Melott’s paper focused on the effects that a supernova about 2.6 million years ago would have on Earth in two instances: while both were within the Local Bubble, and while both were outside the Local Bubble.
The disrupted magnetic field inside the Local Bubble can in essence magnify the effects a supernova can have on Earth. It can increase the cosmic rays that reach Earth by a factor of a few hundred. This can increase the ionization in the Earth’s troposphere, which mean that life on Earth would be hit with more radiation.
Outside the Local Bubble, the magnetic field is more ordered, so the effect depends on the orientation of the magnetic field. The ordered magnetic field can either aim more radiation at Earth, or it could in a sense deflect it, much like our magnetosphere does now.
Focusing on the Pleistocene
Melott’s paper looks into the connection between the supernova and the global cooling that took place during the Pleistocene epoch about 2.6 million years ago. There was no mass extinction at that time, but there was an elevated extinction rate.
According to the paper, it’s possible that increased radiation from a supernova could have changed cloud formation, which would help explain a number of things that happened at the beginning of the Pleistocene. There was increased glaciation, increased species extinction, and Africa grew cooler and changed from predominantly forests to semi-arid grasslands.
Cancer and Mutation
As the paper concludes, it is difficult to know exactly what happened to Earth 2.6 million years ago when a supernova exploded in our vicinity. And it’s difficult to pinpoint an exact distance at which life on Earth would be in trouble.
But high levels of radiation from a supernova could increase the cancer rate, which could contribute to extinction. It could also increase the mutation rate, another contributor to extinction. At the highest levels modeled in this study, the radiation could even reach one kilometer deep into the ocean.
There is no real record of increased cancer in the fossil record, so this study is hampered in that sense. But overall, it’s a fascinating look at the possible interplay between cosmic events and how we and the rest of life on Earth evolved.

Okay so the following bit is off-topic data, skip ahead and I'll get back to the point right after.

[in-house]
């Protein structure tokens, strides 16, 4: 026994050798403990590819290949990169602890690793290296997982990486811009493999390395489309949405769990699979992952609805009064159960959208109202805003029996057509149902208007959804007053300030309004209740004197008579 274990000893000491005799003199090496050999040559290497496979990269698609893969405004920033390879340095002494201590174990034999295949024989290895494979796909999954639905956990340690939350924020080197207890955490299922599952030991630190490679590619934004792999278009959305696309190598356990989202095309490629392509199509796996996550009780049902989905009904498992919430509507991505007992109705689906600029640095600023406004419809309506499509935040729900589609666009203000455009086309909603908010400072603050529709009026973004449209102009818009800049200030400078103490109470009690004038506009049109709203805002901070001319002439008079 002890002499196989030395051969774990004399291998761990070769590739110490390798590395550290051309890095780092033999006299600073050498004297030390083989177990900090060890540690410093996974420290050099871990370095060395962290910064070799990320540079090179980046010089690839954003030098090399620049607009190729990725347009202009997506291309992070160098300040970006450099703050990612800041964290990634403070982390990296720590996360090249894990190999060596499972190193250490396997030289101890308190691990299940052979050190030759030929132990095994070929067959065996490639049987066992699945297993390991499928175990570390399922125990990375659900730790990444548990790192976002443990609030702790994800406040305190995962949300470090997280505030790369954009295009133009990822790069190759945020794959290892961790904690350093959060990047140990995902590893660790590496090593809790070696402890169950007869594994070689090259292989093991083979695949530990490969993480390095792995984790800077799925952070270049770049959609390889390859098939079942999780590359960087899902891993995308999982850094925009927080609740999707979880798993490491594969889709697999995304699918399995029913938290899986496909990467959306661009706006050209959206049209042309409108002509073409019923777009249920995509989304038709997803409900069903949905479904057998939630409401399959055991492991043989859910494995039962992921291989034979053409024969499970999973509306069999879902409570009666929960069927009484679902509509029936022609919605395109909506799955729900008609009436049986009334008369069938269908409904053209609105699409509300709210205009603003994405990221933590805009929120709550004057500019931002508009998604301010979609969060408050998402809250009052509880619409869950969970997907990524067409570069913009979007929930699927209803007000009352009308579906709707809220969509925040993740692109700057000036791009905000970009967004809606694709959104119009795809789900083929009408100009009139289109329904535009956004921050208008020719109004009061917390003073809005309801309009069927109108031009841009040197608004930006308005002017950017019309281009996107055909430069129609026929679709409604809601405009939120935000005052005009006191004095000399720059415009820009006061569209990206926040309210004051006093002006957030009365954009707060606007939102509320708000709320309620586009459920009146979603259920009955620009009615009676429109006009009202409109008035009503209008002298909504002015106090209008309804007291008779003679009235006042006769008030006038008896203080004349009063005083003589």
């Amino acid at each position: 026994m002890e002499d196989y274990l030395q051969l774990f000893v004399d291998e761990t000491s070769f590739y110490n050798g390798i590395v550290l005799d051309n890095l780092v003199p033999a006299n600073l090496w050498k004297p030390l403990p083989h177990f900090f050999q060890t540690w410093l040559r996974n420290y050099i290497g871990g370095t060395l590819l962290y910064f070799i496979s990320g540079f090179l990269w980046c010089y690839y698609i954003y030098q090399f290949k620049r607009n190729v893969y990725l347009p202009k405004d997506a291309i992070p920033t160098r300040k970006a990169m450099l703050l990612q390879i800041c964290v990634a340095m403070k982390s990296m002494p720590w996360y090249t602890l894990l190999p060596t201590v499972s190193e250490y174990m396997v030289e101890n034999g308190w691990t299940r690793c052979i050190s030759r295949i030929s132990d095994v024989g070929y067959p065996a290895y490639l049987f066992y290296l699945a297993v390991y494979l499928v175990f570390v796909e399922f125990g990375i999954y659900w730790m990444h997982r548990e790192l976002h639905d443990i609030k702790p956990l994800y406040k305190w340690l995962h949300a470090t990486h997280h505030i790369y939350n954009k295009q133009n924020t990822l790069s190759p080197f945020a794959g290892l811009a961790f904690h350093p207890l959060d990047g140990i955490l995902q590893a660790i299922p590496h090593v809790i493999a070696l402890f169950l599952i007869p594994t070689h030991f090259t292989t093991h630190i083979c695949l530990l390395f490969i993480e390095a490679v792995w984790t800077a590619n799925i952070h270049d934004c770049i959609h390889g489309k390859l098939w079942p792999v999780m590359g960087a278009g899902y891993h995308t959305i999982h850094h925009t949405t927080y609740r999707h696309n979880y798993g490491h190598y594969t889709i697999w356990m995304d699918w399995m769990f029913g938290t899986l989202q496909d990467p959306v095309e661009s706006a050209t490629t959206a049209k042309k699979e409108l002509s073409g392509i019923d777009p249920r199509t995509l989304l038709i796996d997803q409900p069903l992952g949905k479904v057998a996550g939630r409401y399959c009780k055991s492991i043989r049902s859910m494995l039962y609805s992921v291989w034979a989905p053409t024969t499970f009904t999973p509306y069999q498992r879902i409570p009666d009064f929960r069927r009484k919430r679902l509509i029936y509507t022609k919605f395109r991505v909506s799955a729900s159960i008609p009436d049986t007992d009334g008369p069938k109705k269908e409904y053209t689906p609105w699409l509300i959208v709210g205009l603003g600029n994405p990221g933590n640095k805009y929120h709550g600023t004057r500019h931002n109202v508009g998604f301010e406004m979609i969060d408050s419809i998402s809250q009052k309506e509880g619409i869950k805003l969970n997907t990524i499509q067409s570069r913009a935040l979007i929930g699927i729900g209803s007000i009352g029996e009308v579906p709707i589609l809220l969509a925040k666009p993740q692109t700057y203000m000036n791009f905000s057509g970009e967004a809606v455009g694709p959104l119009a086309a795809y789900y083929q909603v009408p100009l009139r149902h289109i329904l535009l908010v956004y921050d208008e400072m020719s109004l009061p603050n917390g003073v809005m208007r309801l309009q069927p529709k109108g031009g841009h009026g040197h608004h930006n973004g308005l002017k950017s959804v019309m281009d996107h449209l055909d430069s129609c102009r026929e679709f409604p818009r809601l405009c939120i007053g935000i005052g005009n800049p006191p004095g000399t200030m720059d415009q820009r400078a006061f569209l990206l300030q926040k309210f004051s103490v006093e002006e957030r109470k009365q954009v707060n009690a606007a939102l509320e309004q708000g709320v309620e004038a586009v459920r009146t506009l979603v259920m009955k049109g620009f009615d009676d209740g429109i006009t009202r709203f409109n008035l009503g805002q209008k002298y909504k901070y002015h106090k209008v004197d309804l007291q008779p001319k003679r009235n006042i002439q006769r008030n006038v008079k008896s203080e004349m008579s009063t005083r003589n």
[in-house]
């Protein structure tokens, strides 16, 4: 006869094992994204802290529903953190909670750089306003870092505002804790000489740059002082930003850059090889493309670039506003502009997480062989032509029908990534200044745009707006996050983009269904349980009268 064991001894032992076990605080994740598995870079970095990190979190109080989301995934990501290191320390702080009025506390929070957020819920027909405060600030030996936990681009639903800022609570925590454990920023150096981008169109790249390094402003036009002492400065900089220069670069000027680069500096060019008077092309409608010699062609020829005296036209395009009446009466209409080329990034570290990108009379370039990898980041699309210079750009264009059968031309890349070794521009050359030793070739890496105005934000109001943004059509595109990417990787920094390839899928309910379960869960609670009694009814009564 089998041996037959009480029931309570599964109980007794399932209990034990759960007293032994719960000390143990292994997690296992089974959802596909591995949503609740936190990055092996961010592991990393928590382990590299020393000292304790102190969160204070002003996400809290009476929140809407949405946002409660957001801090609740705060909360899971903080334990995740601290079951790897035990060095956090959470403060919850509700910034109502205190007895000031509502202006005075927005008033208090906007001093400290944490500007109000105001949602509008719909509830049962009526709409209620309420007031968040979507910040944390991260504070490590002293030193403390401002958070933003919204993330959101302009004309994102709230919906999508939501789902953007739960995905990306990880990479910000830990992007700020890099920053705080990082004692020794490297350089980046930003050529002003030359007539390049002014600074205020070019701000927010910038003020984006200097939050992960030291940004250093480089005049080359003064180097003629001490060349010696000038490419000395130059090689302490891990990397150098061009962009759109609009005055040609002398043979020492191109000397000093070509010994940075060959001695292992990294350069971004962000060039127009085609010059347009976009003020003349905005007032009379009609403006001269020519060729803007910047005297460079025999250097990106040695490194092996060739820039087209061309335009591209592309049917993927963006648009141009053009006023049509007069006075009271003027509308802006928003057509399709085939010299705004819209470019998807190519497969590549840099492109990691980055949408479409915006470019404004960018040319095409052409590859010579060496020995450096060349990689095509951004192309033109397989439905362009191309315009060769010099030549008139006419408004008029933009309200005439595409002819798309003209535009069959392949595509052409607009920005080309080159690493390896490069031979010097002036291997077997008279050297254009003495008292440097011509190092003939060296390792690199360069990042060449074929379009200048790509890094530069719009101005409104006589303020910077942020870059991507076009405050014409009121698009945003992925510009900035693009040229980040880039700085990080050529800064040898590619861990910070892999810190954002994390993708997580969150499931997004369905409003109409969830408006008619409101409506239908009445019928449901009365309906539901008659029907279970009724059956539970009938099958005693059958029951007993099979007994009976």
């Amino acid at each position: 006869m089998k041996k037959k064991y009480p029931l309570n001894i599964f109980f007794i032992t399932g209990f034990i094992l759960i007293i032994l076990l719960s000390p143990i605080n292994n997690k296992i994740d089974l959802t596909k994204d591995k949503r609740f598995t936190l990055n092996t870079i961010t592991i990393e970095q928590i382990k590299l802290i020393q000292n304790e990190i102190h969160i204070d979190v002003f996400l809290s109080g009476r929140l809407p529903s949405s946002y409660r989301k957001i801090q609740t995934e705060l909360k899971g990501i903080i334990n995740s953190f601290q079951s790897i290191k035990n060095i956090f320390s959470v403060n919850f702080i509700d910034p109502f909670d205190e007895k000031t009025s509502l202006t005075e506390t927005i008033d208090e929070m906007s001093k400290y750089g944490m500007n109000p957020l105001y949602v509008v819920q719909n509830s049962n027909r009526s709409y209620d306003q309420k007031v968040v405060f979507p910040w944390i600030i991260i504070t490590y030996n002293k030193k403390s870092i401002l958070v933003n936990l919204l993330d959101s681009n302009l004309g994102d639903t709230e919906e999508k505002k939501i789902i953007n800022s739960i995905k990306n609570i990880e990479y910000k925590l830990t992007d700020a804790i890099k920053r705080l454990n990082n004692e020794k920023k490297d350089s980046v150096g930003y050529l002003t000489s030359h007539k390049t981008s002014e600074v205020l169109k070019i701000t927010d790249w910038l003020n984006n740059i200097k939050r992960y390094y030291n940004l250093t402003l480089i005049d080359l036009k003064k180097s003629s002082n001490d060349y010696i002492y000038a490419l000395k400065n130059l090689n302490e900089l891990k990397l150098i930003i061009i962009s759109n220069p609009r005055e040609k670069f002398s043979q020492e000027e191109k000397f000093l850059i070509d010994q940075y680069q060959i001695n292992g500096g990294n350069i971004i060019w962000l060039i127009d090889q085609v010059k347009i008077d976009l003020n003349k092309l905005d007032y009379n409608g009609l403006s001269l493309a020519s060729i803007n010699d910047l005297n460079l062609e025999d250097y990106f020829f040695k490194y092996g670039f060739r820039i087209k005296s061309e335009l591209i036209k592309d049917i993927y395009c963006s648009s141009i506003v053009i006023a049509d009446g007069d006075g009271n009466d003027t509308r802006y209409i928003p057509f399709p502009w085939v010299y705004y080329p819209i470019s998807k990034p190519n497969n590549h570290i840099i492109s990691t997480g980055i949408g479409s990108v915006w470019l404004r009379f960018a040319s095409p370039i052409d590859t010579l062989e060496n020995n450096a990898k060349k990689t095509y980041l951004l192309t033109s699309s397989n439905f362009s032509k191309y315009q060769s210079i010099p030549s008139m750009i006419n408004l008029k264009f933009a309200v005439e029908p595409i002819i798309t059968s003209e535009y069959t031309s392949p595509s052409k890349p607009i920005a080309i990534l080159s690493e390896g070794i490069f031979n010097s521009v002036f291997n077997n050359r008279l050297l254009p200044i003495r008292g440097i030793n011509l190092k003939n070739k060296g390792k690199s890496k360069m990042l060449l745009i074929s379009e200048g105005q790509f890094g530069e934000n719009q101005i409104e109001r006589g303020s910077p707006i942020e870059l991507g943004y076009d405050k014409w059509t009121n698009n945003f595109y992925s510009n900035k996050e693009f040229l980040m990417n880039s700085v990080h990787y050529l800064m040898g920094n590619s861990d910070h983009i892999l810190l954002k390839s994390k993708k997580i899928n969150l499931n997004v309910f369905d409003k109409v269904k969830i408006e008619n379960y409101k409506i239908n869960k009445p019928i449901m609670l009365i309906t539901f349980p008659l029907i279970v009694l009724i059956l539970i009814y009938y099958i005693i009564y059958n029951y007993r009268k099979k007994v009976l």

It’s an apocryphal image. The ignorant faces of the dinosaurs, roaring helplessly at their fate, and looking skyward as an asteroid plunged to Earth. And the sneaky, clever little mammals coming out of their hiding holes to take their rightful place. If you grew up reading about this version of things, you’re not alone.
The line of reasoning says that mammals were present during the dinosaur’s reign, but their potential to thrive was suppressed by the dinosaurs, which were supremely evolved to dominate conditions on Earth at the time. It took the extinction of the dinosaurs to allow mammals to flourish. But according to new studies, that might not have been the case. As it turns out, mammals may have been well on their way to displacing the dinos long before the Chicxulub meteor hastened the dinosaur’s demise.
One such study, from researchers at the Universities of Southampton and Chicago, focused on hundreds of fossilized mammal teeth. As you know if you’ve been paying attention to how you eat, different teeth have different purposes. Carnivores have sharp teeth designed to rip and shred flesh, while herbivores have duller teeth for grinding up vegetation. Omnivores, like us, have a bit of both. That’s a simplification, of course, but its generally true.
What this study showed is that mammals with varied diets began to appear 10 to 20 million years before the dinosaurs were extinguished. It focused on early therian mammals, which are the ones that gave rise to the modern marsupials (ones with pouches) and placentals (ones where a fetus is carried inside the uterus). The third class of mammal, monotremes, were egg-laying mammals like the platypus.
In recent years, more and more early mammal fossils have been discovered, and they show that mammals were well on their way to diversifying long before the dinosaurs disappeared. The mammal fossil record also shows that mammal diversity suffered from the meteor strike, but mammals recovered and diversified into a greater number of species in the new conditions.